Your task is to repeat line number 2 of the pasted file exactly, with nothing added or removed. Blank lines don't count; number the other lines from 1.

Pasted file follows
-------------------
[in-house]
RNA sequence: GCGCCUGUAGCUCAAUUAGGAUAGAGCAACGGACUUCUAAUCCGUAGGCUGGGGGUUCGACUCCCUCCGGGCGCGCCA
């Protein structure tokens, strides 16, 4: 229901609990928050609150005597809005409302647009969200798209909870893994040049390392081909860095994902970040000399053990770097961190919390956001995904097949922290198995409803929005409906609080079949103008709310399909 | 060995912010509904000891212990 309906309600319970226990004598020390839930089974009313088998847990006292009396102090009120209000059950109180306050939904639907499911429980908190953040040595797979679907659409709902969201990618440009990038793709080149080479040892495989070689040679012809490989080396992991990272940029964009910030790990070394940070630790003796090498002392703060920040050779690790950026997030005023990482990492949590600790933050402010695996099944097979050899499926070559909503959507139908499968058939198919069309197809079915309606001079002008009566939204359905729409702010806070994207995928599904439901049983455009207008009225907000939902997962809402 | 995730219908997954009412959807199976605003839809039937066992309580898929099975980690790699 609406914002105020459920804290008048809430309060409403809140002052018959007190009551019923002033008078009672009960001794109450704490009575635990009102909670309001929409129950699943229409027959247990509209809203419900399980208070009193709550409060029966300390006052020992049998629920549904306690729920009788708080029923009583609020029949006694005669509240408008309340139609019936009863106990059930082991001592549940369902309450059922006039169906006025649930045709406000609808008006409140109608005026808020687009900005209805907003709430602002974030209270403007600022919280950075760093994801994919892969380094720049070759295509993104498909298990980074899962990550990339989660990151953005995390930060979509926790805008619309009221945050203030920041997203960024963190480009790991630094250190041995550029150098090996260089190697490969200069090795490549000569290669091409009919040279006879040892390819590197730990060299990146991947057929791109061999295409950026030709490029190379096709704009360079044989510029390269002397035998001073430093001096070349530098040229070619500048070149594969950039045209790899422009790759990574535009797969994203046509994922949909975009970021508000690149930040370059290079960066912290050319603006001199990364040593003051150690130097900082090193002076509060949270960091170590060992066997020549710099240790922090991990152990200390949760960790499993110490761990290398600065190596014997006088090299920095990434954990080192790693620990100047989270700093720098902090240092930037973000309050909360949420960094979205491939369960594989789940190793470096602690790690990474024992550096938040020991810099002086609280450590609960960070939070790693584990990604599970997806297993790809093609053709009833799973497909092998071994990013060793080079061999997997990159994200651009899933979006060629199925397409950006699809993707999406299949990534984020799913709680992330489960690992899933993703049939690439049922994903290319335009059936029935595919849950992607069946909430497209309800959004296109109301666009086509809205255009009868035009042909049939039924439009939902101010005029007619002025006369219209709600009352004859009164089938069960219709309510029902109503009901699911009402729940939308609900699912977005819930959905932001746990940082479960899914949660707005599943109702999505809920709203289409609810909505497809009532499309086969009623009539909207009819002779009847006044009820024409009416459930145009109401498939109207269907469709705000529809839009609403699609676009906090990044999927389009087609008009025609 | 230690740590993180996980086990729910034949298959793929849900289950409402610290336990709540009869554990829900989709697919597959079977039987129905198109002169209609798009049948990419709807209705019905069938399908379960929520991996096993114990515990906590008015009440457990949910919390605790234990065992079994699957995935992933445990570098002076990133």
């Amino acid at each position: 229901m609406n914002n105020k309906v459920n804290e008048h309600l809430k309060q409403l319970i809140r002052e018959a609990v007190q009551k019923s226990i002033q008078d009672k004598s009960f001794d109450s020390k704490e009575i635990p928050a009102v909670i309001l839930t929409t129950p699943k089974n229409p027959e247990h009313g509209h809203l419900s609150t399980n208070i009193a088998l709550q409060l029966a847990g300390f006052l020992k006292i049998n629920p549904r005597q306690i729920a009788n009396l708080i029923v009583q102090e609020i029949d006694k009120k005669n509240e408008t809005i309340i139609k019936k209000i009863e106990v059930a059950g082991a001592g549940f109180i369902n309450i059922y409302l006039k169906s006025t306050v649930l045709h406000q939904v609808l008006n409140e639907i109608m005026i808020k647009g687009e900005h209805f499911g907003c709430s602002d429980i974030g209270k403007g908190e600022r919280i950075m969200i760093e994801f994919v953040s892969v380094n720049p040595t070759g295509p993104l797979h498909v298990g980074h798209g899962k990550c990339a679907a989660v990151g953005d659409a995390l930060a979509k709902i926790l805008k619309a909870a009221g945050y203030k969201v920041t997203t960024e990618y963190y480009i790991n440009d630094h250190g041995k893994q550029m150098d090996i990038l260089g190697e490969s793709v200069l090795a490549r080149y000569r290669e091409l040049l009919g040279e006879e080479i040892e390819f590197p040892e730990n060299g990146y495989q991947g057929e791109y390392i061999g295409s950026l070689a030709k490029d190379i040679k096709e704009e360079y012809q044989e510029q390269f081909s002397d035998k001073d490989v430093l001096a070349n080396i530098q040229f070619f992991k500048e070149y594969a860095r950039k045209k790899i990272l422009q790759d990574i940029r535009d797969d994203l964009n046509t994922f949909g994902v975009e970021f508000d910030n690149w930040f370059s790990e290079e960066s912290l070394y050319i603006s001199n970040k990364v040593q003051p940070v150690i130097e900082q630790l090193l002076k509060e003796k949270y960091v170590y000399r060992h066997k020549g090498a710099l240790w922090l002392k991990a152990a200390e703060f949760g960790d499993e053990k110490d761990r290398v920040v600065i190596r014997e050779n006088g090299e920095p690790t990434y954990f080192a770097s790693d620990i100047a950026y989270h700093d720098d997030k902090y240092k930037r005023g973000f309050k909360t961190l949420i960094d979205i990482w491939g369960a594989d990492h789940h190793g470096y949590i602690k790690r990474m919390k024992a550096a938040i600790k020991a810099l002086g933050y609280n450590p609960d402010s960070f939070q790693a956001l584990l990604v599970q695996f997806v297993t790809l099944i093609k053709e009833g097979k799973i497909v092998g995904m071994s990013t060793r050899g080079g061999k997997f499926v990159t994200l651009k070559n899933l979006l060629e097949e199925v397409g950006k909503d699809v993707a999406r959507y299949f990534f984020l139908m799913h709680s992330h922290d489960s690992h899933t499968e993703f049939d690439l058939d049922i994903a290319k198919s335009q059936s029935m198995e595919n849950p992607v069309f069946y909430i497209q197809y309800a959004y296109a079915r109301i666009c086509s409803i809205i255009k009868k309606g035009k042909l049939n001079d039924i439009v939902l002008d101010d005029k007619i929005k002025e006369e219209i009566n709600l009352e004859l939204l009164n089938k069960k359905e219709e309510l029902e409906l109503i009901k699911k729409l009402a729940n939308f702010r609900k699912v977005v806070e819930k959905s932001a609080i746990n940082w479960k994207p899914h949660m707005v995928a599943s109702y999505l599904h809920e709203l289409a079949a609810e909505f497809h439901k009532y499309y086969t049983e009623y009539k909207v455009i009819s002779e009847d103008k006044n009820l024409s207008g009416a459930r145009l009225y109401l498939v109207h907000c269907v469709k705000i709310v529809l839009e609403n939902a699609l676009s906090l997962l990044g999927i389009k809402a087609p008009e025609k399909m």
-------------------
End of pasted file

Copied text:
RNA sequence: GCGCCUGUAGCUCAAUUAGGAUAGAGCAACGGACUUCUAAUCCGUAGGCUGGGGGUUCGACUCCCUCCGGGCGCGCCA